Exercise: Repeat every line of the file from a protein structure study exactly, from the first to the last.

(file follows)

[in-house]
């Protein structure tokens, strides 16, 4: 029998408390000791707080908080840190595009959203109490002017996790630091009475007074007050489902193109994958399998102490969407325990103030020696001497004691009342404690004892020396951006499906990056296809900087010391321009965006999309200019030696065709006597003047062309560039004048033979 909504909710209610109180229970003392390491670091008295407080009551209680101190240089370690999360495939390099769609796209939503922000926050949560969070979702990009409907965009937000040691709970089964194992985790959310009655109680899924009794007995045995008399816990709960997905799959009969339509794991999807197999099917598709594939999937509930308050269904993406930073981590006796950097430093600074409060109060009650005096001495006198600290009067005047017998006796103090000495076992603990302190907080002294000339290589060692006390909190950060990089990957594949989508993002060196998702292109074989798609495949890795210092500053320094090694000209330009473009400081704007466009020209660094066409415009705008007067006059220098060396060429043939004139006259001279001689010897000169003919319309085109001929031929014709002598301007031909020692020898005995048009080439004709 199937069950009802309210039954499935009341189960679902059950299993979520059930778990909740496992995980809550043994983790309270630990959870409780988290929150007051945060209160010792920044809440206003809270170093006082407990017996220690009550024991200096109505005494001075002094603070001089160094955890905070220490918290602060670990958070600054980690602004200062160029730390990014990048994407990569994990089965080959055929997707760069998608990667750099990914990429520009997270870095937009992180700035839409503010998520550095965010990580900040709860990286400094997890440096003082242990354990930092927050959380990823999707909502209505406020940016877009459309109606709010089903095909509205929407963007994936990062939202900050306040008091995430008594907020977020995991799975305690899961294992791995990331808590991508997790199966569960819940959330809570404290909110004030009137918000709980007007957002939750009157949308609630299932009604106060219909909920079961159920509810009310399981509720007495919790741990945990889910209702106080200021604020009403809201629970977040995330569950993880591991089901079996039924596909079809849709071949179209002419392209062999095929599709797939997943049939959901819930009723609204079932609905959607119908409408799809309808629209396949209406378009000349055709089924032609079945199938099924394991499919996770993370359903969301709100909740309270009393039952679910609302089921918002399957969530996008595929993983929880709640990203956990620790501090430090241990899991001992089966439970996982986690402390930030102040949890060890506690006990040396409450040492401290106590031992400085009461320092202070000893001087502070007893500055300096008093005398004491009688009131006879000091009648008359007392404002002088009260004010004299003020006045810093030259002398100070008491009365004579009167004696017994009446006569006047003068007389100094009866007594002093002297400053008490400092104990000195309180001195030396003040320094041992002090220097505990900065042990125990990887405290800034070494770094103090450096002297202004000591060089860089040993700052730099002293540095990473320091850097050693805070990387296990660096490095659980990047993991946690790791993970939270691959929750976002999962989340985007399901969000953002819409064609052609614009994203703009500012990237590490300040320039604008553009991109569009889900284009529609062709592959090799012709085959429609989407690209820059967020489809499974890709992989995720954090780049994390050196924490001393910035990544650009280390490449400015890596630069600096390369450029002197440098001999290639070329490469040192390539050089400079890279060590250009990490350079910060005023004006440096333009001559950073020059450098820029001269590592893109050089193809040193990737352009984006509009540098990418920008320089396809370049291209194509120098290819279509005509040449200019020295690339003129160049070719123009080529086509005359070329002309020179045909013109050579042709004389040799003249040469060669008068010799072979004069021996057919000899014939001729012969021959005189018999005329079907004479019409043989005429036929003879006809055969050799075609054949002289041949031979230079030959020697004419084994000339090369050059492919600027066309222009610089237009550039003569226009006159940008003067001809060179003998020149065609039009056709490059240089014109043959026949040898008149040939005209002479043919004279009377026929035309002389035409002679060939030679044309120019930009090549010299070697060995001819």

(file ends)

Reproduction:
[in-house]
């Protein structure tokens, strides 16, 4: 029998408390000791707080908080840190595009959203109490002017996790630091009475007074007050489902193109994958399998102490969407325990103030020696001497004691009342404690004892020396951006499906990056296809900087010391321009965006999309200019030696065709006597003047062309560039004048033979 909504909710209610109180229970003392390491670091008295407080009551209680101190240089370690999360495939390099769609796209939503922000926050949560969070979702990009409907965009937000040691709970089964194992985790959310009655109680899924009794007995045995008399816990709960997905799959009969339509794991999807197999099917598709594939999937509930308050269904993406930073981590006796950097430093600074409060109060009650005096001495006198600290009067005047017998006796103090000495076992603990302190907080002294000339290589060692006390909190950060990089990957594949989508993002060196998702292109074989798609495949890795210092500053320094090694000209330009473009400081704007466009020209660094066409415009705008007067006059220098060396060429043939004139006259001279001689010897000169003919319309085109001929031929014709002598301007031909020692020898005995048009080439004709 199937069950009802309210039954499935009341189960679902059950299993979520059930778990909740496992995980809550043994983790309270630990959870409780988290929150007051945060209160010792920044809440206003809270170093006082407990017996220690009550024991200096109505005494001075002094603070001089160094955890905070220490918290602060670990958070600054980690602004200062160029730390990014990048994407990569994990089965080959055929997707760069998608990667750099990914990429520009997270870095937009992180700035839409503010998520550095965010990580900040709860990286400094997890440096003082242990354990930092927050959380990823999707909502209505406020940016877009459309109606709010089903095909509205929407963007994936990062939202900050306040008091995430008594907020977020995991799975305690899961294992791995990331808590991508997790199966569960819940959330809570404290909110004030009137918000709980007007957002939750009157949308609630299932009604106060219909909920079961159920509810009310399981509720007495919790741990945990889910209702106080200021604020009403809201629970977040995330569950993880591991089901079996039924596909079809849709071949179209002419392209062999095929599709797939997943049939959901819930009723609204079932609905959607119908409408799809309808629209396949209406378009000349055709089924032609079945199938099924394991499919996770993370359903969301709100909740309270009393039952679910609302089921918002399957969530996008595929993983929880709640990203956990620790501090430090241990899991001992089966439970996982986690402390930030102040949890060890506690006990040396409450040492401290106590031992400085009461320092202070000893001087502070007893500055300096008093005398004491009688009131006879000091009648008359007392404002002088009260004010004299003020006045810093030259002398100070008491009365004579009167004696017994009446006569006047003068007389100094009866007594002093002297400053008490400092104990000195309180001195030396003040320094041992002090220097505990900065042990125990990887405290800034070494770094103090450096002297202004000591060089860089040993700052730099002293540095990473320091850097050693805070990387296990660096490095659980990047993991946690790791993970939270691959929750976002999962989340985007399901969000953002819409064609052609614009994203703009500012990237590490300040320039604008553009991109569009889900284009529609062709592959090799012709085959429609989407690209820059967020489809499974890709992989995720954090780049994390050196924490001393910035990544650009280390490449400015890596630069600096390369450029002197440098001999290639070329490469040192390539050089400079890279060590250009990490350079910060005023004006440096333009001559950073020059450098820029001269590592893109050089193809040193990737352009984006509009540098990418920008320089396809370049291209194509120098290819279509005509040449200019020295690339003129160049070719123009080529086509005359070329002309020179045909013109050579042709004389040799003249040469060669008068010799072979004069021996057919000899014939001729012969021959005189018999005329079907004479019409043989005429036929003879006809055969050799075609054949002289041949031979230079030959020697004419084994000339090369050059492919600027066309222009610089237009550039003569226009006159940008003067001809060179003998020149065609039009056709490059240089014109043959026949040898008149040939005209002479043919004279009377026929035309002389035409002679060939030679044309120019930009090549010299070697060995001819």